German far right stages new anti-Merkel protest in Chemnitz
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German far-right demonstrators gathered in the eastern city of Chemnitz to protest Chancellor Angela Merkel’s immigration policy Thursday, but there was no new outburst of the violence that followed a weekend knife killing.
A crowd estimated at around 1,000 people by news agency DPA waved German flags and listened to speakers attack Chancellor Merkel and the news media over their handling of crimes committed by migrants and refugees.
“When we see everything asylum seekers get compared with old people, poor young people, Germans, it’s not surprising that people explode,” said Tobias, a local man in his 50s who asked not to be named in full.
The group planted itself outside a town hall-style meeting where Saxony state president and Merkel party colleague Michael Kretschmer faced a grilling of his own from angry voters, who accused him of not doing enough for the region.
Sunday and Monday evenings saw outbreaks of street violence, triggered by the arrest of one Iraqi protester and one Syrian.
The two are suspected of stabbing 35-year-old carpenter Daniel H. to death after what police called an “altercation” in which three other men were wounded less seriously.
Following the arrests, mobs launched random street attacks against people they took to be foreigners, including an Afghan, a Syrian and a Bulgarian man.
After being heavily outnumbered by thousands of neo-Nazis, football hooligans and other extremists, police called in reinforcements from other states and federal police Thursday.
“We won’t tolerate hooligans and violent far-right criminals taking over the streets,” said regional interior minister Roland Woller.
Suspect not deported
In another violent hate crime overnight Wednesday in the ex-communist east, a 20-year-old migrant was subjected to xenophobic insults, and kicked and beaten with an iron chain by three men in the Baltic coast city of Wismar, police said without giving his nationality.
Images of the Chemnitz violence went around the world, but demonstrators gathered under a banner reading “the people are rising up” chanted “lying press!” as a speaker denounced the TV footage.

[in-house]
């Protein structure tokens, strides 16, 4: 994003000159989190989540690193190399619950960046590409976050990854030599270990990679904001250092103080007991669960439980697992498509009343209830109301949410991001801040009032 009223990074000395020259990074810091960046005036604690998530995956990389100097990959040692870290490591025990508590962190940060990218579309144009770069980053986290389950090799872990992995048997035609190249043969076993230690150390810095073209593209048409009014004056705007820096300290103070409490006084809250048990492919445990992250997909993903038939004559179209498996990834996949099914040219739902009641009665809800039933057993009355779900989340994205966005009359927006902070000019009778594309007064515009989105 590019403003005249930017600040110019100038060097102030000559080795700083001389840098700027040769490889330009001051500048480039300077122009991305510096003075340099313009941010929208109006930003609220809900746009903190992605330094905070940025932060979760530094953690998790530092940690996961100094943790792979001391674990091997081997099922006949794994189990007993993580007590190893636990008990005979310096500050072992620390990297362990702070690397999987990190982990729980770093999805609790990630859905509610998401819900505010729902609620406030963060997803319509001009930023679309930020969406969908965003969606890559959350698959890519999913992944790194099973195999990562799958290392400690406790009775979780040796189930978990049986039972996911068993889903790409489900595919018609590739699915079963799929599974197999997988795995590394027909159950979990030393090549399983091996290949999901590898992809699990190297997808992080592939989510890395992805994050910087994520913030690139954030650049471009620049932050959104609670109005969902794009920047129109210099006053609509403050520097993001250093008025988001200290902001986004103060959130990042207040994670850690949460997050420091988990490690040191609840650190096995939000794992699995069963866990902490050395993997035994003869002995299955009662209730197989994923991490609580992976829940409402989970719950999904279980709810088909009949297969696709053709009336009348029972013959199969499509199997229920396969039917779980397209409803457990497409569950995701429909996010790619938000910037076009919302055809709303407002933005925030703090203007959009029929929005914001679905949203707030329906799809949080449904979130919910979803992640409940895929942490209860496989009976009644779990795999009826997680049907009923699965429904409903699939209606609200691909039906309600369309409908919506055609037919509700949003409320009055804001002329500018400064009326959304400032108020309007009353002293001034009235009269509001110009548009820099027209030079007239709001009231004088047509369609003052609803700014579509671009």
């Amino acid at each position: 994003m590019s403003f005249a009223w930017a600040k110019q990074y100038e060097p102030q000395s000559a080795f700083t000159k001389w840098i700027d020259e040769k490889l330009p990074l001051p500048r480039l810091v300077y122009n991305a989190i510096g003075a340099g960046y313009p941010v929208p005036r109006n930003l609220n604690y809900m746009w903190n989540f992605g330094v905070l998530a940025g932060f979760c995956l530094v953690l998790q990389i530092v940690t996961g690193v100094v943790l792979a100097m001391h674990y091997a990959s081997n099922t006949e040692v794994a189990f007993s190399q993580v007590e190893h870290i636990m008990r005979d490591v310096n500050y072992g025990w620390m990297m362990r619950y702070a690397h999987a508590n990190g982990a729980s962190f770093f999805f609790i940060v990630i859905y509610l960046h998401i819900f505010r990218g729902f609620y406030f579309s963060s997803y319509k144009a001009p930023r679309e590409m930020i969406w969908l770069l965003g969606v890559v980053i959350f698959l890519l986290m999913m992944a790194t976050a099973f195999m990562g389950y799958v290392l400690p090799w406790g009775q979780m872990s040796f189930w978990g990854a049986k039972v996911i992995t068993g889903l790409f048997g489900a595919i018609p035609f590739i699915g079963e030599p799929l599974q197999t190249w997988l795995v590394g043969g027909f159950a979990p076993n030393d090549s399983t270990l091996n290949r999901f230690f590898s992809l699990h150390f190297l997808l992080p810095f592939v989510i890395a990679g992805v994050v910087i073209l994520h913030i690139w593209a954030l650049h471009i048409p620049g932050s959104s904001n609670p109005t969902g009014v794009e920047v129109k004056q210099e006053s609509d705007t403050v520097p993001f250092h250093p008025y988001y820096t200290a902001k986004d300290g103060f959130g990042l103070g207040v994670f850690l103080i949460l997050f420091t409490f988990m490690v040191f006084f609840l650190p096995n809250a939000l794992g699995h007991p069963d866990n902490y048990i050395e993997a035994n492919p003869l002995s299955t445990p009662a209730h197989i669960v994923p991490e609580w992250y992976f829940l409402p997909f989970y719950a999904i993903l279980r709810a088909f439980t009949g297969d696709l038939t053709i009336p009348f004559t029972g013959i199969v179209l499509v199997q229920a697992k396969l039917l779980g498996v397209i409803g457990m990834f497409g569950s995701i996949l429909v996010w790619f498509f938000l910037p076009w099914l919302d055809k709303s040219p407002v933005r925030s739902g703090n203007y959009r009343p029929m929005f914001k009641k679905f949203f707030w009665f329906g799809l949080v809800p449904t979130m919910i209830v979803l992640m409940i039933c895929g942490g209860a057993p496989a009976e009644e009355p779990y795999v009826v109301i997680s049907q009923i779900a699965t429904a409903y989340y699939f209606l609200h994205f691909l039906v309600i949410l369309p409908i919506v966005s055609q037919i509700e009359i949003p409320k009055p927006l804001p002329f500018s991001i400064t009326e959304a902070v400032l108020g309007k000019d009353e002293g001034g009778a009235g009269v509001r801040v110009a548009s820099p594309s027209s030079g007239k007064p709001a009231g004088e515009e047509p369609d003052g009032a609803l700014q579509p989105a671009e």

The sight of protesters making the illegal Nazi salute in front of police officers was “shocking,” said UN human rights chief Zeid Ra’ad Al Hussein.
Meanwhile Christoph Heubner, executive vice-president of the International Auschwitz Committee said that “Holocaust survivors are watching the attempt by far-right groups to seize power over the streets and bring hate into cities with growing concern.”
Even worse for local authorities in Saxony state are signs police officers and other officials may have colluded with far-right elements.
Map of Saxony -- the far-right AfD party's stronghold -- as German police are braced for more protests in #Chemnitz where a fatal stabbing has sparked outbreaks of racist mob violencehttps://t.co/xg87nQEE0n pic.twitter.com/PxjH5gPPw5AFP news agency (@AFP) August 30, 2018
Tensions risked being inflamed further by a news report that the Iraqi suspect in the murder case, named as Ibrahim A. aged 22, had avoided deportation despite a lengthy criminal record.
Since arriving in 2015 he had reportedly received a suspended seven-month jail term for assault and been charged with other offences, including taking illegal drugs across national borders, fraud and property damage, Bild reported.
Challenging issue for Merkel
Crimes by immigrants are routinely seized upon by far-right party Alternative for Germany (AfD) and street movement Patriotic Europeans Against the Islamisation of the Occident (PEGIDA) who label Merkel a “traitor” for allowing them into the country.
AfD leader Alexander Gauland told Die Welt daily that “migration is destroying the feeling that you can trust your neighbour”.
Anti-immigration groups plan a “silent march” Saturday for the stabbing victim in Chemnitz, an AfD party stronghold.
The violence and heated debate on immigration have brought back to the fore what has become the most challenging political issue for Merkel, especially in the former communist east of Germany where the AfD is the number one party in some towns and regions.
Under Merkel, Germany has welcomed more than one million refugees since 2015, many of them from conflict zones in the Middle East and Africa, but her government has increasingly tightened asylum laws as conservative and far-right disquiet has grown.
After an initially jubilant welcome, the migrant influx sparked a strong backlash that saw a spate of hate crimes and swept once-fringe party AfD into parliament.